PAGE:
The folks at TPAC are kind-hearted individuals who have done their best to keep arts alive in the face of continuing budget cuts enacted by certain legislators in Phoenix who seem to have no care at all for the arts. In this case, I do think it would have been better for TPAC to give us all a little warning instead of waiting until the last weekend in July, the week we would normally register for fall Open Studio Tour, to tell us the Tour was cancelled. The arts community is scrambling now trying to respond. There have been only two options a) a very expensive tour; or b) no tour at all. I’m convinced that there has to be a third or fourth option.
We artists are already responding.
1) There is a group calling itself Art Trail which is organizing a studio tour on the West and Northwest side of Tucson.
2) There is a group calling itself Heart of Tucson Art which is organizing in Mid-Town Tucson now. I live in this area and will be working with this group.
There may be more artists’ groups. If you hear of any, let me know.
Jerry Peek of Tucson.Art.Info is evaluating the situation now and is considering a modified, less elaborate and less expensive method of support for Tucson artists and the fall Studio Tour. I hope we’ll hear from him soon. There is a comment on last week’s Editor’s Page posting by Natalie Fruciano. She said, “Hey everyone, I got in touch with someone at TPAC, they said they are reviewing how to support artist led efforts for an open studio in an organized matter and will be in contact in a week or so.”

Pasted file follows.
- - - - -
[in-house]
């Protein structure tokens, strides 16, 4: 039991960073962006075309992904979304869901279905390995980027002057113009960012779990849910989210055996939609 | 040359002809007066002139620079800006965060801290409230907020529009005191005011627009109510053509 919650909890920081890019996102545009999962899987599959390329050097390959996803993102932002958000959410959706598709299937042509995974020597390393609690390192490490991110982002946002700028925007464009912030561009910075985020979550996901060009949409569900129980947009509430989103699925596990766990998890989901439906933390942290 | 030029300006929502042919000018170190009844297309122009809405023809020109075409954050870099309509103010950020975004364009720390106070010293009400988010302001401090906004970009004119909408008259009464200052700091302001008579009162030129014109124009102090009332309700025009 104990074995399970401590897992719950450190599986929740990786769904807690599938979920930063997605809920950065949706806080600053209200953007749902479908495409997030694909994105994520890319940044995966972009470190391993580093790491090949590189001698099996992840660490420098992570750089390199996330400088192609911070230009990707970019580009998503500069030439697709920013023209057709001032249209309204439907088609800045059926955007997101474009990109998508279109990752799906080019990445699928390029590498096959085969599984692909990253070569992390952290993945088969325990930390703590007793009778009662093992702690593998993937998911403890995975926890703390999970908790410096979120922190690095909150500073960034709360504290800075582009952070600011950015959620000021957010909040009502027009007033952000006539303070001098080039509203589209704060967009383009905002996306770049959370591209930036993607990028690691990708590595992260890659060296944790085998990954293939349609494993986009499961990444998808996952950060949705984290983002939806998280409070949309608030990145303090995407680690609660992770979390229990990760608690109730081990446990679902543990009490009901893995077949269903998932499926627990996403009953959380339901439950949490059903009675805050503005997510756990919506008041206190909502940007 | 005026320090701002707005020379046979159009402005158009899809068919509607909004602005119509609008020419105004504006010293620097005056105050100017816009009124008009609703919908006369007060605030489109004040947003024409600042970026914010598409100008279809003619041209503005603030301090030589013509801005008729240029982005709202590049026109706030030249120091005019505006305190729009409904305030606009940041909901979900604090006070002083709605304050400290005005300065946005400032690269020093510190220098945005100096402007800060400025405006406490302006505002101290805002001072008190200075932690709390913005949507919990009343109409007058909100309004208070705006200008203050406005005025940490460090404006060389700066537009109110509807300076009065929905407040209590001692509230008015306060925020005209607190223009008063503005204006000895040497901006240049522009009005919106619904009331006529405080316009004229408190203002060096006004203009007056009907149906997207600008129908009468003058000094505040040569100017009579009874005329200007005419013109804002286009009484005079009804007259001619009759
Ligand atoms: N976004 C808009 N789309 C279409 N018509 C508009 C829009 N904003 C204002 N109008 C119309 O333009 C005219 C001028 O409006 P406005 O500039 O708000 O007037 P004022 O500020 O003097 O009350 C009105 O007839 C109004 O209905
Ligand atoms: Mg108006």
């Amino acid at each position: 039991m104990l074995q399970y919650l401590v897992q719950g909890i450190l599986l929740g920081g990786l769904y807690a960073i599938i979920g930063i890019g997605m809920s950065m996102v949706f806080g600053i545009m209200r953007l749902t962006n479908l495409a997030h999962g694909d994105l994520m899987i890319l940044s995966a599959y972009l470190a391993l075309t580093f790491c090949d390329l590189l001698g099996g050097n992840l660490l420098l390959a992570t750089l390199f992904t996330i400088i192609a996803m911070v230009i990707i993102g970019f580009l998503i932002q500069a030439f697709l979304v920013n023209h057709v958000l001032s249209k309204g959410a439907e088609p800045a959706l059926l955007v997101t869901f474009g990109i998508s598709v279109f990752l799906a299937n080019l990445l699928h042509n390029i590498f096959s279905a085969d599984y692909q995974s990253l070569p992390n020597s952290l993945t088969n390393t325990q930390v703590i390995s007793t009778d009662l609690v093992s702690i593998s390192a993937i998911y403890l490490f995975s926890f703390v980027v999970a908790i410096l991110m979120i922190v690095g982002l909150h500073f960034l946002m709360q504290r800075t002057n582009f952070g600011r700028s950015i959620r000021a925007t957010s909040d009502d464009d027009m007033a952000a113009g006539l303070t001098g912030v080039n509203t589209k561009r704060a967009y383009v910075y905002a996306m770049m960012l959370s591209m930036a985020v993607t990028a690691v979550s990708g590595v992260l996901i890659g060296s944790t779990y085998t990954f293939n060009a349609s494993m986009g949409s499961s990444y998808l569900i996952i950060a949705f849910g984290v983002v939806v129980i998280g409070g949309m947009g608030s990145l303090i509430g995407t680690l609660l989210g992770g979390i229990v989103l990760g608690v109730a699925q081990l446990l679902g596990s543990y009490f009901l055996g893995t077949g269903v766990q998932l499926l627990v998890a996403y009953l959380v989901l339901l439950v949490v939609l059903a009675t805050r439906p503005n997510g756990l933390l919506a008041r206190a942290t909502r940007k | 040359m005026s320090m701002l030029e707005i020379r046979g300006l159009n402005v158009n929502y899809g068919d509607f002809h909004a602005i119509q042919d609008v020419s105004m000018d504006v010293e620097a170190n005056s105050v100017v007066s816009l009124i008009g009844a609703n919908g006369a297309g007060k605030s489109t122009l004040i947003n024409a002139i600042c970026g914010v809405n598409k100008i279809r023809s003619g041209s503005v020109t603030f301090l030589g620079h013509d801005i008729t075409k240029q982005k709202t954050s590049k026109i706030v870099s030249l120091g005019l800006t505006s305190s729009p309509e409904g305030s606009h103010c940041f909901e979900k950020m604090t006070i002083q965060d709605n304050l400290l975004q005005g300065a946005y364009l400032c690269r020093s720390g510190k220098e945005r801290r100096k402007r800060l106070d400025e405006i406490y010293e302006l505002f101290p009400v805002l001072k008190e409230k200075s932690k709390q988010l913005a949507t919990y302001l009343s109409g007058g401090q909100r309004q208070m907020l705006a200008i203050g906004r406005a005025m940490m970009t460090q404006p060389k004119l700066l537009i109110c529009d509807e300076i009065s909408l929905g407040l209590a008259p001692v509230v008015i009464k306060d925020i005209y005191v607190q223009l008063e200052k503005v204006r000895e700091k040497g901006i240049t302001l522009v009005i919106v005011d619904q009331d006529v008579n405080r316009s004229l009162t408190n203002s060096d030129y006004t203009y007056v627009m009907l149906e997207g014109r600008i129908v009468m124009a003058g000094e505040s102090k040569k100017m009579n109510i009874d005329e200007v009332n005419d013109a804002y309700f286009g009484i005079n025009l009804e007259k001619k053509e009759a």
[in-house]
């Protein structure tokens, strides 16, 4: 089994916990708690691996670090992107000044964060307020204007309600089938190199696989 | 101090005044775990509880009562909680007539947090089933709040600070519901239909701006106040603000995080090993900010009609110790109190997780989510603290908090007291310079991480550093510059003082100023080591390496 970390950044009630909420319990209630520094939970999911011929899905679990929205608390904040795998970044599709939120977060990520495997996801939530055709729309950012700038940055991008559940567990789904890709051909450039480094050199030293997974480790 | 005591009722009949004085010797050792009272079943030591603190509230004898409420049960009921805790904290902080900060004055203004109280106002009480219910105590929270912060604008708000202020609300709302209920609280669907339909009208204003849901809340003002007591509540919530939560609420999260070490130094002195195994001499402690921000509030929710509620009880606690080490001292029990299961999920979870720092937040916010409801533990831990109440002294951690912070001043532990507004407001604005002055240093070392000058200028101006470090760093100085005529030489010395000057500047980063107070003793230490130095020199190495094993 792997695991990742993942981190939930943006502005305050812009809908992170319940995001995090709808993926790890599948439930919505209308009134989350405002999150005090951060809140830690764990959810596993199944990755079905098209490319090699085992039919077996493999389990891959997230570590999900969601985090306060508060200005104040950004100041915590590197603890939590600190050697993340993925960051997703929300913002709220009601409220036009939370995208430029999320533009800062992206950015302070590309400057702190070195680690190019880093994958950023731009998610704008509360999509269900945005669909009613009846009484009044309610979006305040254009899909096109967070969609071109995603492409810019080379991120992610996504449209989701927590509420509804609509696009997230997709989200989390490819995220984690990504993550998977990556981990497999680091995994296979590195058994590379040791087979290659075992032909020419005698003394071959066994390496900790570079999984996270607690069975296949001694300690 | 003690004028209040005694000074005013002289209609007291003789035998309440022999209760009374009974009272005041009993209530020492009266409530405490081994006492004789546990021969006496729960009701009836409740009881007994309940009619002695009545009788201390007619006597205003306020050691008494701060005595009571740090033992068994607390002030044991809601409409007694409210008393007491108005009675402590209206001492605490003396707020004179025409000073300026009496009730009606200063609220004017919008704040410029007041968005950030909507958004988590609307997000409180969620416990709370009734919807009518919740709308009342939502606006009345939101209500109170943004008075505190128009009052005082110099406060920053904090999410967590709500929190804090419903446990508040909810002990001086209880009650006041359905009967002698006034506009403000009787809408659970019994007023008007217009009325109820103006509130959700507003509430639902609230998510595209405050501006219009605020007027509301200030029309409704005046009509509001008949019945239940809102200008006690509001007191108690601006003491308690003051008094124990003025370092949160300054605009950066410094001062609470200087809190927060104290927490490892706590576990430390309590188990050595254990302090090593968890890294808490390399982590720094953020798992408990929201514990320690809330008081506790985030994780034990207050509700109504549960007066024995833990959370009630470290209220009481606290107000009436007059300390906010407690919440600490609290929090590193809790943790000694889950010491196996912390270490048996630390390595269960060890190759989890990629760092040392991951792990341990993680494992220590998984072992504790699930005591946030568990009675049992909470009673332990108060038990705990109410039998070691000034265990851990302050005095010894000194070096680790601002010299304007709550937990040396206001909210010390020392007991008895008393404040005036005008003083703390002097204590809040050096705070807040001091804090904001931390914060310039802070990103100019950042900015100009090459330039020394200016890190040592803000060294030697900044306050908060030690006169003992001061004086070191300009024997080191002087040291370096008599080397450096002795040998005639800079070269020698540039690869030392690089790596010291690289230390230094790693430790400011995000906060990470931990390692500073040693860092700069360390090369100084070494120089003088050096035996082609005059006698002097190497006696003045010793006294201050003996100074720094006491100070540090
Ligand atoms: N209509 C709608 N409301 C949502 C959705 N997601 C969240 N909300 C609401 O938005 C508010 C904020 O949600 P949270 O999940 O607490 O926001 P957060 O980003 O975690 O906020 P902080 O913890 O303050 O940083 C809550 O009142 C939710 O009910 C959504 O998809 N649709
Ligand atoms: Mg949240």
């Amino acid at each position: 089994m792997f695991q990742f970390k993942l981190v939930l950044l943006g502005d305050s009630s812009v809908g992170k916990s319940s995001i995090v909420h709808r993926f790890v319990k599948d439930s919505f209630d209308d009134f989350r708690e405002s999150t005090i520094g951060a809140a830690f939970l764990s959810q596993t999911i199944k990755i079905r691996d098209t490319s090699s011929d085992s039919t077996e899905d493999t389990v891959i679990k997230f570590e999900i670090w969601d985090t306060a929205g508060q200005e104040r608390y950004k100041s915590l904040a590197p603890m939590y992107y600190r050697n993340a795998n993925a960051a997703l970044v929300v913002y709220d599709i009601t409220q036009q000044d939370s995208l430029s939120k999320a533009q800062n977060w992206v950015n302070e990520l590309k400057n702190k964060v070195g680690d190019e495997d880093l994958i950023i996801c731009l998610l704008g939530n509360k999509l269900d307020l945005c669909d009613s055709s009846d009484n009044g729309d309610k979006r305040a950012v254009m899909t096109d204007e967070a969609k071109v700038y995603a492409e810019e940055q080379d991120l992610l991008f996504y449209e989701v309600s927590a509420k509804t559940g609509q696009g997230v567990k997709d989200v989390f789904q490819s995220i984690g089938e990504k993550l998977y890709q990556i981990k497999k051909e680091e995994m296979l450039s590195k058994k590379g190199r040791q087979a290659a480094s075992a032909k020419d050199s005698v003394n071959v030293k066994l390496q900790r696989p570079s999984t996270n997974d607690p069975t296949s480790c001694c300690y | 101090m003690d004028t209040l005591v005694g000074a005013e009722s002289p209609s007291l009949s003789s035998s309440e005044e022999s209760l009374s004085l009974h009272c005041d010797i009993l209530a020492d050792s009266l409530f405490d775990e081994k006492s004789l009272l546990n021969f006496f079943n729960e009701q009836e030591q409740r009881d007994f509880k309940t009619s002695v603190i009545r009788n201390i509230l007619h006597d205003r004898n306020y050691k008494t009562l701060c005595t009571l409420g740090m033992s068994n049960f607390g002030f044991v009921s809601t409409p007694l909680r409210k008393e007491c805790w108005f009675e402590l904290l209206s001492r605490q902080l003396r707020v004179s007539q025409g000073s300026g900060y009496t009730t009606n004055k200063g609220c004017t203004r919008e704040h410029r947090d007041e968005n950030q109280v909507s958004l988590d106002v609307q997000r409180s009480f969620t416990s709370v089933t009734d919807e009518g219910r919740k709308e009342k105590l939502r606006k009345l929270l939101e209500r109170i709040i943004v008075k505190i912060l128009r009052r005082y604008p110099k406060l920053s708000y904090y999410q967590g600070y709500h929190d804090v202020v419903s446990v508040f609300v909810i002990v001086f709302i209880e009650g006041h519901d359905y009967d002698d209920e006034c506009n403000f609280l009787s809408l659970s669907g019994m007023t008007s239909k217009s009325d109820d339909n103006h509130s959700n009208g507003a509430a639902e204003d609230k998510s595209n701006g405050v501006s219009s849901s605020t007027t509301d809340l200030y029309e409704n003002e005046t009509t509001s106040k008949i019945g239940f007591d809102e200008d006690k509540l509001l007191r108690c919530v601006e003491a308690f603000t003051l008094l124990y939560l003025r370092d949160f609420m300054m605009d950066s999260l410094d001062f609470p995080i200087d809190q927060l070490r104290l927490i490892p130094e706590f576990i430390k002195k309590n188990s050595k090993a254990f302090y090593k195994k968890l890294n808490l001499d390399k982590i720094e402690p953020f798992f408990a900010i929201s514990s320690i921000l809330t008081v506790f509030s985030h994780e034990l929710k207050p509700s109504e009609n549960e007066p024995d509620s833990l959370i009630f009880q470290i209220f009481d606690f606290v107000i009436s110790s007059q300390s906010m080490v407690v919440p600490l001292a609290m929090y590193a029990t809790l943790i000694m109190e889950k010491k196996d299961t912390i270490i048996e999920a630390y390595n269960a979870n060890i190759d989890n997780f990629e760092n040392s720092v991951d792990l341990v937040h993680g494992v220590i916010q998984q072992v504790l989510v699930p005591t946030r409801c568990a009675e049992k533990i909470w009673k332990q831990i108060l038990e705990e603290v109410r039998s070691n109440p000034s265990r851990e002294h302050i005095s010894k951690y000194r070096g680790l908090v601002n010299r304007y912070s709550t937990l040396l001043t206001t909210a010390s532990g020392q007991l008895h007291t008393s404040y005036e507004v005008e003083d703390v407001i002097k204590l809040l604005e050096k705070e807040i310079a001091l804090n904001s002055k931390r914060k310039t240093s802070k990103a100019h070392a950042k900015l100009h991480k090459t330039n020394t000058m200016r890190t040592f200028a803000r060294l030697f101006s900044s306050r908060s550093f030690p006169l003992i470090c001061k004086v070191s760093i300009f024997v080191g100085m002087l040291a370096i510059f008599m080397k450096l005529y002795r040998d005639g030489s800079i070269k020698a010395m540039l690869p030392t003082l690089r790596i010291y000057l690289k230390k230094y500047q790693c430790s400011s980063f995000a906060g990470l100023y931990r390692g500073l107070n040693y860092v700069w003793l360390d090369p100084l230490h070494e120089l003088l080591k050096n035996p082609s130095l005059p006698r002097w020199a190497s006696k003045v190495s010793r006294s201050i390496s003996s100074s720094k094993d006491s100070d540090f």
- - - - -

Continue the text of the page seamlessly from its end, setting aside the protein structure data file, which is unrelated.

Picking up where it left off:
So maybe there is some hope for us yet. I think if we all work together, we can keep fall Open Studios Tour alive and well.
Meanwhile, I’d like to remind you that there are ways to create websites very easily and for free on platforms like Wix, Weebly, Squarespace and other sites. You can create your own website or create one for a group of artists. Sonoran Arts Network is a Weebly site. Also I want to introduce you to Tour Builder https://tourbuilder.withgoogle.com/ , a free Google app, that makes it possible to create maps of tours in your part of town. We’ll be adding a Sonoran bioregion tour map soon to our website.
Stay in touch.
Great dismay was the response most of us had when we learned last week that Tucson Pima Arts Council (TPAC) is cancelling the fall Open Studios Tour. I spoke with Debi Chess Mabie at TPAC who told me that TPAC has experienced some budget cutbacks recently. The Open Studios Tour took more time and resources than any other TPAC program, according to Ms. Mabie, and so it was decided by TPAC administrators that Open Studios had to go.